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In-Depth Tips from Dr English

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Language Tips for Business Meetings

04 Jun 2024

meetingsIn a business meeting, there are two situations in which people often run into difficulties. These are when you want to interrupt someone who is speaking, for whatever reason, and when you are asked to comment on something you don’t want to comment on (either because you don’t have enough information to give your opinion, or because you don’t wish to speak for your own reasons).

If you need to interrupt, here are some phrases you may find helpful (and remember to consider your timing when using them, too!):

Do you mind if I interrupt? I must just say that...
Just a minute...
May I add something here?
May I interrupt here?
May I just say something on that point?

Or use that wonderful word, “sorry”:

Sorry, I must just point out that...
Sorry, could I interrupt a moment?
Sorry, but I must say that...
Sorry, could I just say something?

“Sorry” makes an interruption of a meeting a little more polite.

But to avoid making a comment on an issue, “I’m afraid” works better:

I’m afraid I can’t comment at the moment... (then give a reason why: ...as I need to check on the latest information / ...as I’d like a little more clarification on this issue from Ms. Leung, etc.)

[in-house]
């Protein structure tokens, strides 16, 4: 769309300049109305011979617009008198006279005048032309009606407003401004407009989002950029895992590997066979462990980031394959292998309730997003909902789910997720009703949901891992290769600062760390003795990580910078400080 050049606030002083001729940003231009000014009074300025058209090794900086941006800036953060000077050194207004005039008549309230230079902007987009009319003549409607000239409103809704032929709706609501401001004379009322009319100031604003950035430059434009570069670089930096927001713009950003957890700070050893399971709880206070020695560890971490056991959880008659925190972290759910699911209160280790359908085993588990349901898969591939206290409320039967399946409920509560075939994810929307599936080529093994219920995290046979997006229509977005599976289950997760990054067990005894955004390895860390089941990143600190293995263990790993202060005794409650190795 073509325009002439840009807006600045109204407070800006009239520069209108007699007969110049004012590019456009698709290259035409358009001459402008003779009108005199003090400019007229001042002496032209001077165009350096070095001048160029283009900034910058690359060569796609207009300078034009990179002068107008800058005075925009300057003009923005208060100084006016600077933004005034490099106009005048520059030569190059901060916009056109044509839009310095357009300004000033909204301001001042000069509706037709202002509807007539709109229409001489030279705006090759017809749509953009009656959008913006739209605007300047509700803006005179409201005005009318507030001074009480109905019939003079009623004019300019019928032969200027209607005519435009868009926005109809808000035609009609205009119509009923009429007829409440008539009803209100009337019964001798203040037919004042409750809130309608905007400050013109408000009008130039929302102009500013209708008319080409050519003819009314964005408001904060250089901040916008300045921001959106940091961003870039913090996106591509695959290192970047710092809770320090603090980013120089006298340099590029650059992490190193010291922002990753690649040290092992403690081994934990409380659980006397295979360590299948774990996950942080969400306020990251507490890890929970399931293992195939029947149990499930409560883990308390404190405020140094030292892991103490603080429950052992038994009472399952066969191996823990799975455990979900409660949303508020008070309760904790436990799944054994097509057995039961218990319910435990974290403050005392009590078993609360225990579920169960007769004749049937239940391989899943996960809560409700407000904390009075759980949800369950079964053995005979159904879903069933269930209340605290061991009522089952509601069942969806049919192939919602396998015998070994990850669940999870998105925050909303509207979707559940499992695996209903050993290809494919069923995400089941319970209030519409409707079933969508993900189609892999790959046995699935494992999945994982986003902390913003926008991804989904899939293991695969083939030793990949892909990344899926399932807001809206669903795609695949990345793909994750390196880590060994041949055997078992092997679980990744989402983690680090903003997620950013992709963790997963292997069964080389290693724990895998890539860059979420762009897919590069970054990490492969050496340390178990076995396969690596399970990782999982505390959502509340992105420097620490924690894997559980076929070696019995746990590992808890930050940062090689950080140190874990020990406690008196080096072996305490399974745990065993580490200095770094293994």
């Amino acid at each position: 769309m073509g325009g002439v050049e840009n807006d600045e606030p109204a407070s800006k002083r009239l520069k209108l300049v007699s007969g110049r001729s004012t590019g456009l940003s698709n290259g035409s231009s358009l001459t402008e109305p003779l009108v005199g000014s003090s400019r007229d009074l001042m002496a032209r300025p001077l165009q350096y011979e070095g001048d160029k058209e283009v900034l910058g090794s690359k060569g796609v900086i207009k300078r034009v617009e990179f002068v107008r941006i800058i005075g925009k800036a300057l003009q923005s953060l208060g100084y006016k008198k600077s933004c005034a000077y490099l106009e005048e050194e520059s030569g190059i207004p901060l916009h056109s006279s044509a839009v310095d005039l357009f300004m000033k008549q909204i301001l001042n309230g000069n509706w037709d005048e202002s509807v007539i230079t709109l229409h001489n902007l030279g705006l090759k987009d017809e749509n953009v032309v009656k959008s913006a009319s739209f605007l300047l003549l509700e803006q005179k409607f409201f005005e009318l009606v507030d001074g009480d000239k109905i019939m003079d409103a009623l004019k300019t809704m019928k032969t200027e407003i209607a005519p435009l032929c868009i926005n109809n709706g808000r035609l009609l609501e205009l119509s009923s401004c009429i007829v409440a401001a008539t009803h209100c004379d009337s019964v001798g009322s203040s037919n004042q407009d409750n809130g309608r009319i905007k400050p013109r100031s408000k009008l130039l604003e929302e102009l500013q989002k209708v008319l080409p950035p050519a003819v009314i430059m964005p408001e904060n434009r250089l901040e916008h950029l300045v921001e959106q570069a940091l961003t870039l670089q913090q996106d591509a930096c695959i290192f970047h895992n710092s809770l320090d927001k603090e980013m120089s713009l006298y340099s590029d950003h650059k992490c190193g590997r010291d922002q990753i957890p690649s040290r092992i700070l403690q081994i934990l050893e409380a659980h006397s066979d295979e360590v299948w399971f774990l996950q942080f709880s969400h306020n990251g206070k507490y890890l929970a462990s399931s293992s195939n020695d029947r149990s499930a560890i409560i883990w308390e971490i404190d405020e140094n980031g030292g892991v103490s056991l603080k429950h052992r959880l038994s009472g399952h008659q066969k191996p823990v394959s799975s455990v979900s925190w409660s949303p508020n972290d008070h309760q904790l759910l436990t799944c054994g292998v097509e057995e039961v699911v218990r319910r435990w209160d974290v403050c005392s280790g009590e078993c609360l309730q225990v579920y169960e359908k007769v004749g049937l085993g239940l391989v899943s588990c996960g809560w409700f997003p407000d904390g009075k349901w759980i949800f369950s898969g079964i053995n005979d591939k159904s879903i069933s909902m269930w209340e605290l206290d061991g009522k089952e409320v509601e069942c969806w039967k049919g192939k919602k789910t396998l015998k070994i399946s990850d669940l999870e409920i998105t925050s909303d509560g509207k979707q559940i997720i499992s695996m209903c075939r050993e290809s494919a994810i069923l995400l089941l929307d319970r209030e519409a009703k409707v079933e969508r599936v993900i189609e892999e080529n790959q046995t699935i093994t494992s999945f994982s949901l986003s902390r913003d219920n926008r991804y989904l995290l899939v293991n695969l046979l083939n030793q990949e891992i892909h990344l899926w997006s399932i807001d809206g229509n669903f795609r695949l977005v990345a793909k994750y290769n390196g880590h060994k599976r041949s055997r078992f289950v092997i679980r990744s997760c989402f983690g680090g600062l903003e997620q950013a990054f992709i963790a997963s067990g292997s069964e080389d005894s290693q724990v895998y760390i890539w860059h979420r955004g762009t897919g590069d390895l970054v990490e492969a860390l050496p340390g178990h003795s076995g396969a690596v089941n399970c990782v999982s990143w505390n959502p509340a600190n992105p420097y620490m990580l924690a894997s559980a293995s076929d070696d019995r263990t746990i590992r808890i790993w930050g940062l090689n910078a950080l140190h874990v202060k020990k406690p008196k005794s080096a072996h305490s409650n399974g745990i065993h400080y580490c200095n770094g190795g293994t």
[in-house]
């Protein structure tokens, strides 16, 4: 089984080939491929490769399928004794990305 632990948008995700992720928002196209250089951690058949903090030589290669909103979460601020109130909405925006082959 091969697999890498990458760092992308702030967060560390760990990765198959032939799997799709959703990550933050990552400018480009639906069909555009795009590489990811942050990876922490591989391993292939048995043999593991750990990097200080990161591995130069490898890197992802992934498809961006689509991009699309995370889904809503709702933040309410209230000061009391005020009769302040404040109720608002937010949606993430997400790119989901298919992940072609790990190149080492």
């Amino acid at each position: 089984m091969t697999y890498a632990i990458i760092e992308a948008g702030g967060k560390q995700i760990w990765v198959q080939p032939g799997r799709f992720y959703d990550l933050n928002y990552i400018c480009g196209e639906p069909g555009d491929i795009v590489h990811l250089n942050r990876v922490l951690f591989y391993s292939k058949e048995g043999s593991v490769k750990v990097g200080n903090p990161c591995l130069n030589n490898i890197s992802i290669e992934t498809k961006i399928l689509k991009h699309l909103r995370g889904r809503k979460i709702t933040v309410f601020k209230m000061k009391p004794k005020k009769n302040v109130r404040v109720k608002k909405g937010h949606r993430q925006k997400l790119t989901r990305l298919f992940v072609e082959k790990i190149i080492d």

I’m afraid I’m not able to say. (+ reason)
I’m afraid I’d rather not go into detail here, if you don’t mind.

Using “I’m afraid” is better here than “I’m sorry”, as “I’m sorry” puts the blame on you and indicates that it is your fault, while “I’m afraid” just indicates that you may feel some regret, but it is not necessarily your fault.

Other options include:

Do you mind if we talk about that later?
Can we put it off until later?
I don’t think there’s any point in going into detail at this stage.
That information isn’t available yet, but we could talk about it...
(give date or time)
I’d rather not say. (simple and direct, but honest)
 

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